On a personal note, I wanted to thank everyone for the overwhelming support after we posted about the loss of our beloved golden retriever Teddy last week.
We received flowers, cards, comforting messages and even a poster featuring Teddy.
He was the best dog imaginable.
I believe he’s in a better place, free of pain and that we will see each other again.
Thank you for all the love and concern. You are the very best.  And again of you can rescue a pet please do so. You will find that they rescue you.

A Different Kind of Mother’s Day

I’ve been thinking a lot about moms these days.

My mom would have turned 81 this week but we lost her in 1998 and ever since, Mother’s Day has been a bittersweet holiday for me.
I miss my mom terribly, so the day is tinged with a trace of sadness although I must say that my gratitude for having had a wonderful mother far outweighs any melancholy I may feel.

It’s also a happy day because my two children and my two stepchildren have been absolutely blessed with amazing mothers.
Kathy and Diane are exceptional mothers. Both are kind, nurturing, warm, encouraging and 100 percent dedicated to the happiness and well being of their/our children.
It’s flat out inspiring.
My mother was like that too;
always there for me and Sharon.
For that and a million other reasons I am forever grateful.
And so as we approach a Mother’s Day unlike any other I have a few thoughts.
If you are lucky enough to still have a mom, try and take a moment to savor how fortunate you are. In many cases, you may not be able to see or hug her given the situation but if she’s still here count your blessings.

On this Mother’s Day, I’m going to remember my wonderful mom and do my best to honor the mom I’m quarantined with—my beautiful wife.
I also want to offer a shout out to a few special ladies in Delray that I’ve noticed are amazing moms. This list is not by any means definitive. I will surely leave out so many wonderful moms. Please forgive me.
 But I do want to say Happy Mother’s Day to Rita Ellis, Frances Bourque, Susan Ruby, Lula Butler, Janet Meeks, Vera Farmington, Cynthia Ridley, Michelle Hoyland, Jen Costello, Diane Franco, Lori Nolan, Marjorie Waldo, Evelyn Dobson, Barbara Fitz and Donna Quinlan—mothers who balanced public service with busy personal lives. We know that isn’t easy.
Happy Mother’s Day Melissa Porten, Kim Thomas, Linda Greenberg, Amanda Perna, Ryan Lynch, Pam Halberg, Teresa Paterson, Maria Poliacek, Maritza Benitez, Karen Vermilyea, Sharon Sperling, Karen Zolnierek, Hilary Lynch, Diane Alperin, Connie Barcinski, Lucy Carney, Billie Christ, Karen Granger, Elizabeth Mitchell, Debbie Smith, Sharon Wood, Cassidee Boylston, Debbie Bathurst, Fran Finch, Elaine Morris, Suzanne Carter,  Fran Fisher, Sharon Sperling and the Miracle mom herself Julia Kadel.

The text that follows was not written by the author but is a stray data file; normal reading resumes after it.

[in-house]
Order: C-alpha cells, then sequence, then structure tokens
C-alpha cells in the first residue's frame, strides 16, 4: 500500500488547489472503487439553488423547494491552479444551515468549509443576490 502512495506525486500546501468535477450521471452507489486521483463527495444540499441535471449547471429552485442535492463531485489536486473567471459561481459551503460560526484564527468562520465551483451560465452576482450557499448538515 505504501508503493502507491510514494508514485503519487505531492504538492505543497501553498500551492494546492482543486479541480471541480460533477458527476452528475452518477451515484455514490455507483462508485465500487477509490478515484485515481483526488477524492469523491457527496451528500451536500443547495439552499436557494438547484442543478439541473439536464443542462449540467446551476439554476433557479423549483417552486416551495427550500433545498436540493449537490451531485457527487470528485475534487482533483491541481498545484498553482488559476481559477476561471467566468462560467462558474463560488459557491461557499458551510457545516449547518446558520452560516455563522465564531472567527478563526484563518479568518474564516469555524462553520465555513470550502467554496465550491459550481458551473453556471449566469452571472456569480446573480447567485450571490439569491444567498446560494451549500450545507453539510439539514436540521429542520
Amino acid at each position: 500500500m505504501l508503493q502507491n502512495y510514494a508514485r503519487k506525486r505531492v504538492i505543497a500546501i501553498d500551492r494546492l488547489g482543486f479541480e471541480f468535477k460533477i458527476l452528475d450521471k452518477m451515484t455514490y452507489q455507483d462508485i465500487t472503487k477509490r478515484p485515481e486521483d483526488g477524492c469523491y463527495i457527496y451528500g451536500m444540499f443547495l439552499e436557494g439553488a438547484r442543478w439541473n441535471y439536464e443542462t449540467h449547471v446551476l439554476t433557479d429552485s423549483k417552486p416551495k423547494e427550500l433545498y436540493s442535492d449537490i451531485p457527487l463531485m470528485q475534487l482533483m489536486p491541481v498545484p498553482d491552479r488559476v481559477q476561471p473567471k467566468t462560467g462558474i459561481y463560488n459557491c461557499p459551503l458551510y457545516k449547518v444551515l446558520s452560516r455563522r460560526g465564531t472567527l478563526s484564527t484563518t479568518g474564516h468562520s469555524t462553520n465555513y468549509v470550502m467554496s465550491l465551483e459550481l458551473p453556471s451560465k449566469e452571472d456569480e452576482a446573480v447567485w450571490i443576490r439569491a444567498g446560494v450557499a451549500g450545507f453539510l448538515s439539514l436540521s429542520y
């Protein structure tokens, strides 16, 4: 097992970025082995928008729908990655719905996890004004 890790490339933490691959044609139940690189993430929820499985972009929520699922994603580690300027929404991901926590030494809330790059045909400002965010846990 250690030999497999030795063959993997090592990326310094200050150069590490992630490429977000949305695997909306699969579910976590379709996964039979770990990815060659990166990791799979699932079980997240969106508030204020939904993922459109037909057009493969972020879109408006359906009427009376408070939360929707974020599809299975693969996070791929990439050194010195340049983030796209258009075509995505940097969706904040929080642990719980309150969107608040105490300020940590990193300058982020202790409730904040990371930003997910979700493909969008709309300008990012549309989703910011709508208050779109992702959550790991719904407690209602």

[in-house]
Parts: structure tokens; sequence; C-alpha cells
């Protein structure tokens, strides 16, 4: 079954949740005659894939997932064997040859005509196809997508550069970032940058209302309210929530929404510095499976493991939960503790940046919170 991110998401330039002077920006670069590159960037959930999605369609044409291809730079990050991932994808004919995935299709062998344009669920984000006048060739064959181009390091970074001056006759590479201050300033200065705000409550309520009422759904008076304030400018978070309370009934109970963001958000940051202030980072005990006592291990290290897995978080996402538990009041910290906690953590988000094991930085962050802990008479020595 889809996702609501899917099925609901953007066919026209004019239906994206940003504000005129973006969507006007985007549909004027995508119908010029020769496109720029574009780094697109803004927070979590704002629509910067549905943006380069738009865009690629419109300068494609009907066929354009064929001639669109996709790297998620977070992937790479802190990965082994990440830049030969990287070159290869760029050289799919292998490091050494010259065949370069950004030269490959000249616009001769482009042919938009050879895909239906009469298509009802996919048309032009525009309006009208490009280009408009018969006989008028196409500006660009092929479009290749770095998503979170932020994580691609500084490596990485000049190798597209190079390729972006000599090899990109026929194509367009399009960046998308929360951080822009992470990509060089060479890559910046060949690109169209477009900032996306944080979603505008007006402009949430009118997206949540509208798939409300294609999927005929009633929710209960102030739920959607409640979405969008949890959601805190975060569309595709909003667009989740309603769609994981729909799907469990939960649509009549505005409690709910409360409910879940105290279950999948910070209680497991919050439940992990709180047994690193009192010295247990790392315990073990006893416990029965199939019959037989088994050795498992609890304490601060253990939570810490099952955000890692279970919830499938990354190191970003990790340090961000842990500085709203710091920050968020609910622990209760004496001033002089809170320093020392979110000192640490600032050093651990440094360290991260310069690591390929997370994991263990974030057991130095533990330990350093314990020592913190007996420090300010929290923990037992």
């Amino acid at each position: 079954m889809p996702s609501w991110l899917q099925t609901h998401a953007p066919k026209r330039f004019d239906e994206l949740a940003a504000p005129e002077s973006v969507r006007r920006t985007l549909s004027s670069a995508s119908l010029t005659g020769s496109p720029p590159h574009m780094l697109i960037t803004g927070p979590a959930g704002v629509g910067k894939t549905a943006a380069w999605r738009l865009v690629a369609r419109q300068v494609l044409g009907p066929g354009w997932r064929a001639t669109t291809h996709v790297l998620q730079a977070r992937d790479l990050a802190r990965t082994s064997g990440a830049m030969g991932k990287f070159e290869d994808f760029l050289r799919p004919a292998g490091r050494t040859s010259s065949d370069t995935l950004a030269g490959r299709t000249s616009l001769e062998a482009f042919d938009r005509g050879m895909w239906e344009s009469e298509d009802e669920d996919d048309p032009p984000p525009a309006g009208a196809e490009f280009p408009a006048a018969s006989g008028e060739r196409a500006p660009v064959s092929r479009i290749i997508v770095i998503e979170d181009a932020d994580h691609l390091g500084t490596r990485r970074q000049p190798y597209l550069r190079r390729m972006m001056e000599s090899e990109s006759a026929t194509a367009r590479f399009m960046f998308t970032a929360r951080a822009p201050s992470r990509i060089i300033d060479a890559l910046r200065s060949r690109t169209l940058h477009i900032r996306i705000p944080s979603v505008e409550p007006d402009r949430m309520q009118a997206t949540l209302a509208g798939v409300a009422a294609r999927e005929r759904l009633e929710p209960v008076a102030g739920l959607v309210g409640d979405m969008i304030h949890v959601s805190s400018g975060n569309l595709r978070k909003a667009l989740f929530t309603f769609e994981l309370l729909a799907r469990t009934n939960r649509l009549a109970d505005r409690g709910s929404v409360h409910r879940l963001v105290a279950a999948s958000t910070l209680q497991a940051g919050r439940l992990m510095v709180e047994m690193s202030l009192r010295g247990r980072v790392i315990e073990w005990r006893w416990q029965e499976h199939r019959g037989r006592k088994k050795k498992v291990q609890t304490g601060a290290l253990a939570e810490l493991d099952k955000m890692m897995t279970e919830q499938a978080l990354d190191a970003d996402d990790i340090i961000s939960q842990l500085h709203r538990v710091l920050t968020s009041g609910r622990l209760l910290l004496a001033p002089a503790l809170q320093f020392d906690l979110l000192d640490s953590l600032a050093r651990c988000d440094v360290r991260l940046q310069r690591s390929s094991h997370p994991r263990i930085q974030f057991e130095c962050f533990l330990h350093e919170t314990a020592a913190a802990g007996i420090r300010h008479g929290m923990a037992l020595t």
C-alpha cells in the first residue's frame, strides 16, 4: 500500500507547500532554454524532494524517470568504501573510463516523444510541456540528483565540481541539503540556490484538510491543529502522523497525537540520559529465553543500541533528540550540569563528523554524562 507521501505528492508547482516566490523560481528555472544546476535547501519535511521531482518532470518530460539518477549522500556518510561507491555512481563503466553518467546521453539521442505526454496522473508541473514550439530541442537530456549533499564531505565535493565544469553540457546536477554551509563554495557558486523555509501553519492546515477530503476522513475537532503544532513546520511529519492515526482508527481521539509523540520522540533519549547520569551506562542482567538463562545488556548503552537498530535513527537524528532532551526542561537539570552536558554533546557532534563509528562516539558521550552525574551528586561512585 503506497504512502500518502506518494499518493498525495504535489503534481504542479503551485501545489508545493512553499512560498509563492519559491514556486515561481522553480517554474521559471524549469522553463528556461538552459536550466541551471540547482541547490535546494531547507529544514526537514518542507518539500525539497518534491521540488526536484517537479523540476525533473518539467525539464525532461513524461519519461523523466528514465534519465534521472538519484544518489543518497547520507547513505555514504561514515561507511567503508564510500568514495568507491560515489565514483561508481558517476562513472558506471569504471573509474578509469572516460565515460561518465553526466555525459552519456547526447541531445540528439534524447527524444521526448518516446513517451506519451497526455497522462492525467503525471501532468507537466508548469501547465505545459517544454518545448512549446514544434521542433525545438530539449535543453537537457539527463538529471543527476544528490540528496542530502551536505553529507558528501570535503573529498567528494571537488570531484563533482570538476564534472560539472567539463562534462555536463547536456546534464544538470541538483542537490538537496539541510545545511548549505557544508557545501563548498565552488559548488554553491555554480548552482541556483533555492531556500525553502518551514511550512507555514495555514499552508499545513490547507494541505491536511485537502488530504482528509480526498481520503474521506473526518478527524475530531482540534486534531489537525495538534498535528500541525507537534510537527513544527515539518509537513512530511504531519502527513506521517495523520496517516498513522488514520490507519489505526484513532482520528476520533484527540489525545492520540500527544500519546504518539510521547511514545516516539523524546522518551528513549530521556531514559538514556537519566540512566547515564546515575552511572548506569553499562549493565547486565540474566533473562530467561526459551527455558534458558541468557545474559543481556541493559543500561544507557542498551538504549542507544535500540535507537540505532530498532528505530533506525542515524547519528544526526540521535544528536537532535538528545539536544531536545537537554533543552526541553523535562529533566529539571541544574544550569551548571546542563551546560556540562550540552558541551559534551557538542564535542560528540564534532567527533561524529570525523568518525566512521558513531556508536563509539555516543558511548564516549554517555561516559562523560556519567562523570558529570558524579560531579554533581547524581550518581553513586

Thanks for all you do.
So if we miss our mother’s hugs these days be it because they have passed, live far away or because we are practicing social distancing please remember: a mother’s hug lasts long after she lets go.

Preparing For Recovery

I moved to Delray Beach just when efforts to revitalize the city were beginning to kick into gear.

The year was 1987, so I had just missed Mayor Doak Campbell’s Atlantic Avenue Task Force, an effort that served as an important precursor to the massive efforts that were about to be launched.

But I was there for Visions 2000, the Decade of Excellence, Visions 2005, Sharing for Excellence (which focused on the city’s schools) the Downtown Master Plan and a host of other efforts that created modern day Delray Beach, a three time All America City, that has earned national acclaim for its redevelopment efforts, successful downtown, events, culture and food scene.

It’s been quite a ride—turbulent at times, but joyous too.
Now in the midst of a pandemic I am reminded every time I drive down Atlantic Avenue about those early years when downtown was dead and buried in a lot of people’s hearts and minds.

Delray came back as a result of careful planning, massive public investment, risky private investment and a playbook that included everything from a downtown tennis stadium and festivals to a focus on culture and a big bet on food and beverage as a driver of commerce and branding. A strong commitment to Community Policing was another indispensable tool. If people don’t feel safe, they simply won’t spend time or money in your city.

In a pandemic, most of those tools are largely off the table—- for now at least. So I wonder how we will fare in the short and long term.
Long term I think we will find a vaccine and effective treatments that will give us the confidence to venture out again and be among people.
That’s what downtowns do best if they are healthy. They bring us together.

But short term it may be a while before we see restaurants packed and feel comfortable enough to attend festivals with thousands of people.

Thanks to societal changes, retail doesn’t appear to be viable option especially in a high rent environment.
Pineapple Grove has done well as center of personal services and hopefully salons, gyms and the like can safely re-open soon.

We never quite had a huge office component downtown and one wonders where that sector will be in the wake of the coronavirus. Many companies are realizing they can effectively operate remotely and may not require the large offices they now occupy.

Still, there are opportunities at Atlantic Crossing and the IPic building to bring workers downtown.